Creating a New Immune System Video

Learn about a new research showing that potent medicines used to prevent transplant rejection may one day be a thing of the past in this medical report.
Read the full transcript »

Dr. Susan Sharma: This is insidermedicine in 60. From Boston, new research shows that potent medicines used to prevent transplant rejection may one day be a thing of the past. The research involved inactivating the patient's immune system, creating a new immune system through the use of donor bone marrow, and finally transplanting a donor kidney. The process was applied to 5 cases of kidney transplantation and 4 of the 5 were able to stop taking immunosuppressing drugs and kidney function has remained stable. From New York, eating sushi more than a few times a month can be unhealthy. A recent study evaluating sushi grade tuna from 20 restaurants has shown surprisingly high levels of mercury. In fact, eating 6 or more pieces of bluefin tuna may lead to mercury levels that are above those deemed acceptable by the EPA. And finally, back to Boston, while aspirin may lower the risk of colorectal cancer by 20%, its long-term risk outweighs its benefits. In a study of over 50,000 people, aspirin taken twice a week or more significantly lowered the risk of developing colorectal cancer, but the effect was only noted in those who took the medicine for more than 6 years. The risks of taking aspirin should be carefully considered before taking it to prevent colorectal cancer. For insidermedicine in 60, I'm Dr. Susan Sharma.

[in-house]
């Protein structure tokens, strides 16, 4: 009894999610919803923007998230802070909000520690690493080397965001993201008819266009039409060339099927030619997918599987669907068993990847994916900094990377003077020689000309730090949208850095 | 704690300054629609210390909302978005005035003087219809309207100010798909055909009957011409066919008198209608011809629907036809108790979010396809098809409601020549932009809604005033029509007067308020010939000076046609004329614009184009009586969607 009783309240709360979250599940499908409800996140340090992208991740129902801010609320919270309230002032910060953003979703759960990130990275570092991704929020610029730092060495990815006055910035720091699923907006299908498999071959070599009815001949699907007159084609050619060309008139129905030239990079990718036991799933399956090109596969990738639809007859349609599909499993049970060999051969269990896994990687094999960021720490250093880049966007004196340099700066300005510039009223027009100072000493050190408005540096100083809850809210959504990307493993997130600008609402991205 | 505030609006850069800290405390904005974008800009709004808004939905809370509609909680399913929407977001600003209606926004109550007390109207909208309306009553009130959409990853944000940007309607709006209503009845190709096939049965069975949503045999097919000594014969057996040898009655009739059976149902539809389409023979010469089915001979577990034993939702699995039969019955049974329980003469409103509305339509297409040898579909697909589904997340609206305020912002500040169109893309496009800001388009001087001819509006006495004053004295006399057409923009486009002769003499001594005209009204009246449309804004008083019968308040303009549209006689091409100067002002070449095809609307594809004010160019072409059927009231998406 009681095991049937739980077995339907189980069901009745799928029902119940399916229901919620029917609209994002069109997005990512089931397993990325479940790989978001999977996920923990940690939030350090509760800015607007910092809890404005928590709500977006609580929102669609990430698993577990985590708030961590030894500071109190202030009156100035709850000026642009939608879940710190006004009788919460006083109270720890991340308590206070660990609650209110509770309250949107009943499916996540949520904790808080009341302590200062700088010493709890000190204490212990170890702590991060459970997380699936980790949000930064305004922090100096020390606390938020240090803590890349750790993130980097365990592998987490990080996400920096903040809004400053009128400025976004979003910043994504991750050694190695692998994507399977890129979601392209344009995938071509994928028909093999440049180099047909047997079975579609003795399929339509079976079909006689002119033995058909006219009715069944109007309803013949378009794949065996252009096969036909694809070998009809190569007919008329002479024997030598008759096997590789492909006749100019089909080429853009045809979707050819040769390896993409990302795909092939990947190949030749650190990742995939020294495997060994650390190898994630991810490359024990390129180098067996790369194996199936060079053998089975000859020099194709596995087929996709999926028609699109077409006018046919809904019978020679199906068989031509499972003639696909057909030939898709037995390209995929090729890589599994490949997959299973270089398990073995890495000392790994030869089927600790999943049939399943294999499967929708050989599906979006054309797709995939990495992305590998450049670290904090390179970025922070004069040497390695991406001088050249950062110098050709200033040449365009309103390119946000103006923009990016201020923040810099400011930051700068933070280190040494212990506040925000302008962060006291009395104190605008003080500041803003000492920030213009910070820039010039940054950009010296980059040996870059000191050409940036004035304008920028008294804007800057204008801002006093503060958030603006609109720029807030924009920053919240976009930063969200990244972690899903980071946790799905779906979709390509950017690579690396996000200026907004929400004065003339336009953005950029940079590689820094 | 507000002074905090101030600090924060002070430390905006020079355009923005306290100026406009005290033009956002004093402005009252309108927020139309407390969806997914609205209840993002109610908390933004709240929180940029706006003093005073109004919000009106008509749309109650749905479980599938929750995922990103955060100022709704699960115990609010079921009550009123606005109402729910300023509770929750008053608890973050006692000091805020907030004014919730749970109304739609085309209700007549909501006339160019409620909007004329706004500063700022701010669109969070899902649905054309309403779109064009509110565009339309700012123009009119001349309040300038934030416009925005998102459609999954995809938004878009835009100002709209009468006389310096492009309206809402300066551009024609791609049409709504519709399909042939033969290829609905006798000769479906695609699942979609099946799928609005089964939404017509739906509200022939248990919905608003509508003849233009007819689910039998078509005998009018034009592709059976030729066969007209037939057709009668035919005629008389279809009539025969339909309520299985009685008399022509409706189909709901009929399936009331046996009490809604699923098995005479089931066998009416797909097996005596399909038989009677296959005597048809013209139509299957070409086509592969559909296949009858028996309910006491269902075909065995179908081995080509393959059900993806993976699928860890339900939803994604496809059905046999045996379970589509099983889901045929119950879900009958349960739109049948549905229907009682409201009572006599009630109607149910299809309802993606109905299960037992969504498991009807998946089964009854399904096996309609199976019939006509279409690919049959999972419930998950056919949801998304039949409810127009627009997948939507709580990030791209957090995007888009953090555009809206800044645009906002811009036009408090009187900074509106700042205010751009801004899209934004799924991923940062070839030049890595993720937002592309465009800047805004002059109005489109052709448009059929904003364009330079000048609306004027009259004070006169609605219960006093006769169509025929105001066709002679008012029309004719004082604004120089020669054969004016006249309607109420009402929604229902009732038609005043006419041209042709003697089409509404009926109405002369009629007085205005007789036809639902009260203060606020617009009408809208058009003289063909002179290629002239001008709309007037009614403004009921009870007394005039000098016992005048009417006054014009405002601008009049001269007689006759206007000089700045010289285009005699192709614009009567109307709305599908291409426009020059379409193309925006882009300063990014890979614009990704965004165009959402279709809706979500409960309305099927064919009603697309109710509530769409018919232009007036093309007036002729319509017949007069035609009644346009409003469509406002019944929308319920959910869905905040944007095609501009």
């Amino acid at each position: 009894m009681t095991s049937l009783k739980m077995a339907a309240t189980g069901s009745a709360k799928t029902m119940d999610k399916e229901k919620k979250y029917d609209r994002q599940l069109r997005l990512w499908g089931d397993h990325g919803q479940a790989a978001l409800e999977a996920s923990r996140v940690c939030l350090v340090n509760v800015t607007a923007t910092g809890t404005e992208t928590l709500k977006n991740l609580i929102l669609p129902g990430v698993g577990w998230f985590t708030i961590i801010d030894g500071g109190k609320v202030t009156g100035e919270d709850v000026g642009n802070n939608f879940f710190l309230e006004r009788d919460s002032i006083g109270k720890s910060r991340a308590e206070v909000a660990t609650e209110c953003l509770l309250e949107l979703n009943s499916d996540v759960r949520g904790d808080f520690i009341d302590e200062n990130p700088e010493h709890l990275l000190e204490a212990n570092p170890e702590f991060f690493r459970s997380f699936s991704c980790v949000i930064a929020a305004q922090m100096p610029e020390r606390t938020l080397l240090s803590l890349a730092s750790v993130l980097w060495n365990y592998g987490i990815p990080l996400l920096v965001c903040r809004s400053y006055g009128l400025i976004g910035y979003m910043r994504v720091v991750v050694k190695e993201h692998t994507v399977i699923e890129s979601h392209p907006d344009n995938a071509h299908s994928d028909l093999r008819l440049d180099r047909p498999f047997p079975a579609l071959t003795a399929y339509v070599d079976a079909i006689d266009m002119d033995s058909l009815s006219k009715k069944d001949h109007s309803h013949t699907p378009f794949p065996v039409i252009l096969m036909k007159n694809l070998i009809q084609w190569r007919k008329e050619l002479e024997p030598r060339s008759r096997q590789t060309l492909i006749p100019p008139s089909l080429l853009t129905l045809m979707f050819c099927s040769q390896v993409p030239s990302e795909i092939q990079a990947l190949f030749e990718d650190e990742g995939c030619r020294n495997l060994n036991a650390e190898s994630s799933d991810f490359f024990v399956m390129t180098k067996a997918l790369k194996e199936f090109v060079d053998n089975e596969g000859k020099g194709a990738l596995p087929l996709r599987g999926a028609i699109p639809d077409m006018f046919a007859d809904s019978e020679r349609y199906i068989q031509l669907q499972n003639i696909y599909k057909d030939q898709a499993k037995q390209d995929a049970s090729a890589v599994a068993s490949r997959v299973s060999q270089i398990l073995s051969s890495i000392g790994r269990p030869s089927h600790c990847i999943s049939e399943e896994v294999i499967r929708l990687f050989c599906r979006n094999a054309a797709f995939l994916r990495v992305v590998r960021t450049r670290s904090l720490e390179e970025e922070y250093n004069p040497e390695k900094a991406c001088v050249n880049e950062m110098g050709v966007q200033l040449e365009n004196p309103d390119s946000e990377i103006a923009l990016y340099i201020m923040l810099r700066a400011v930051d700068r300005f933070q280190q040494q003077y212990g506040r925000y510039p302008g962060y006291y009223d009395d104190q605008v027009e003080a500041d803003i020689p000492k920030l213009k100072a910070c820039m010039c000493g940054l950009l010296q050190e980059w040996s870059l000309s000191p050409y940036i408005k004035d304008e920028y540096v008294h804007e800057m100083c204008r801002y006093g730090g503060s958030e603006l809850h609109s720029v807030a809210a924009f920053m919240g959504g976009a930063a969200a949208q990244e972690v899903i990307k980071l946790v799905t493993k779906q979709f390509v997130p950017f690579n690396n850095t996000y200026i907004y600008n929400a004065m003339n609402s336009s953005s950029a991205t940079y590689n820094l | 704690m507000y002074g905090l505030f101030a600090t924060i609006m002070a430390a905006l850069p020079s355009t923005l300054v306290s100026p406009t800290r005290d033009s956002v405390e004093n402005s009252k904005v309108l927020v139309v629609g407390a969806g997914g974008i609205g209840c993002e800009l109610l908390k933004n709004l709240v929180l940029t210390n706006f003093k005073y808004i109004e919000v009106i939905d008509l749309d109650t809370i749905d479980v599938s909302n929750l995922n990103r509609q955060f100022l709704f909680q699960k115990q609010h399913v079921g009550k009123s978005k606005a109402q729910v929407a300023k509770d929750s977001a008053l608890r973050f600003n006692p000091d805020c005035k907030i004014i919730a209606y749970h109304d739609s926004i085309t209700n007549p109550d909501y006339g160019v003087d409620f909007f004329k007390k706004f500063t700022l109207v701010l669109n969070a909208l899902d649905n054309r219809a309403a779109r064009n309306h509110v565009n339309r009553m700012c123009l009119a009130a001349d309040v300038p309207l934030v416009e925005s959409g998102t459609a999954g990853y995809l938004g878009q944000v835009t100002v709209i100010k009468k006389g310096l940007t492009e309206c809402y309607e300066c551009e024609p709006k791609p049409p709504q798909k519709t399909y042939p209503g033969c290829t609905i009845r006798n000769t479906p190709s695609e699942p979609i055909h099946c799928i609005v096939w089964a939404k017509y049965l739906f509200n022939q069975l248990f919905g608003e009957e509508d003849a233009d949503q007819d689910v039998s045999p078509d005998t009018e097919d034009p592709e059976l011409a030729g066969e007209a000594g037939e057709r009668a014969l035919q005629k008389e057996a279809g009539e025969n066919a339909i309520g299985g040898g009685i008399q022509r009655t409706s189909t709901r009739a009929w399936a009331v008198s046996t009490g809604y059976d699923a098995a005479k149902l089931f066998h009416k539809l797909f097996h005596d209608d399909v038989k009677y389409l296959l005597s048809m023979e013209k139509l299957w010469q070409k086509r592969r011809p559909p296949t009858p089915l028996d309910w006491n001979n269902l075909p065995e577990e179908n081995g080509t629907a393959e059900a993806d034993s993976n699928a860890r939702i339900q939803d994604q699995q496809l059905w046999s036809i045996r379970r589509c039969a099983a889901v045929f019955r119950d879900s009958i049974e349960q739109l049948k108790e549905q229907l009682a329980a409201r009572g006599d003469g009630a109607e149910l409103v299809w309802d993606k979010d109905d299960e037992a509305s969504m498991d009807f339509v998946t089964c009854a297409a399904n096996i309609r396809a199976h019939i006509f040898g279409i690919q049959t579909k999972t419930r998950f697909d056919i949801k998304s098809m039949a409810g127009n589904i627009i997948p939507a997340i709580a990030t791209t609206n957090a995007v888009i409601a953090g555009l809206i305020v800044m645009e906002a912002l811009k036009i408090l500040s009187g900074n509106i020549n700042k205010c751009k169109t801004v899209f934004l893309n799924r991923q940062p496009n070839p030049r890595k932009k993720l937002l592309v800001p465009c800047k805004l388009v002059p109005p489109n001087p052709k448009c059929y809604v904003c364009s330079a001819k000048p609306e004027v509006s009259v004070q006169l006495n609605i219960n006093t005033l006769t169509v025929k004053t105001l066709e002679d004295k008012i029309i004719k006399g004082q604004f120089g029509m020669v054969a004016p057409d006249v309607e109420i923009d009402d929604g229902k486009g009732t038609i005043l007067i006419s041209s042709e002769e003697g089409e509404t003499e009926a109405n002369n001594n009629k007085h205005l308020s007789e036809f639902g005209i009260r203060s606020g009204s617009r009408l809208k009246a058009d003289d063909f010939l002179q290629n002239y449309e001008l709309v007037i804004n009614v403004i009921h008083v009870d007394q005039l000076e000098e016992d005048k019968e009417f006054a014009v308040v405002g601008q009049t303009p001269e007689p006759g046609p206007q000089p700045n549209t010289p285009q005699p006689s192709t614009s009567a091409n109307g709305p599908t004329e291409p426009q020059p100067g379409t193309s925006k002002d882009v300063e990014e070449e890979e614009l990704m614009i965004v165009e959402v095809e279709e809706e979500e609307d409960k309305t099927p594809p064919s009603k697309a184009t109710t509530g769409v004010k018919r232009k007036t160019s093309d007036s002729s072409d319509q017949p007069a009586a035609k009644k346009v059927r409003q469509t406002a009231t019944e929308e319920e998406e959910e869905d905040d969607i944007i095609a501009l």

Advertisement
Advertisement
Advertisement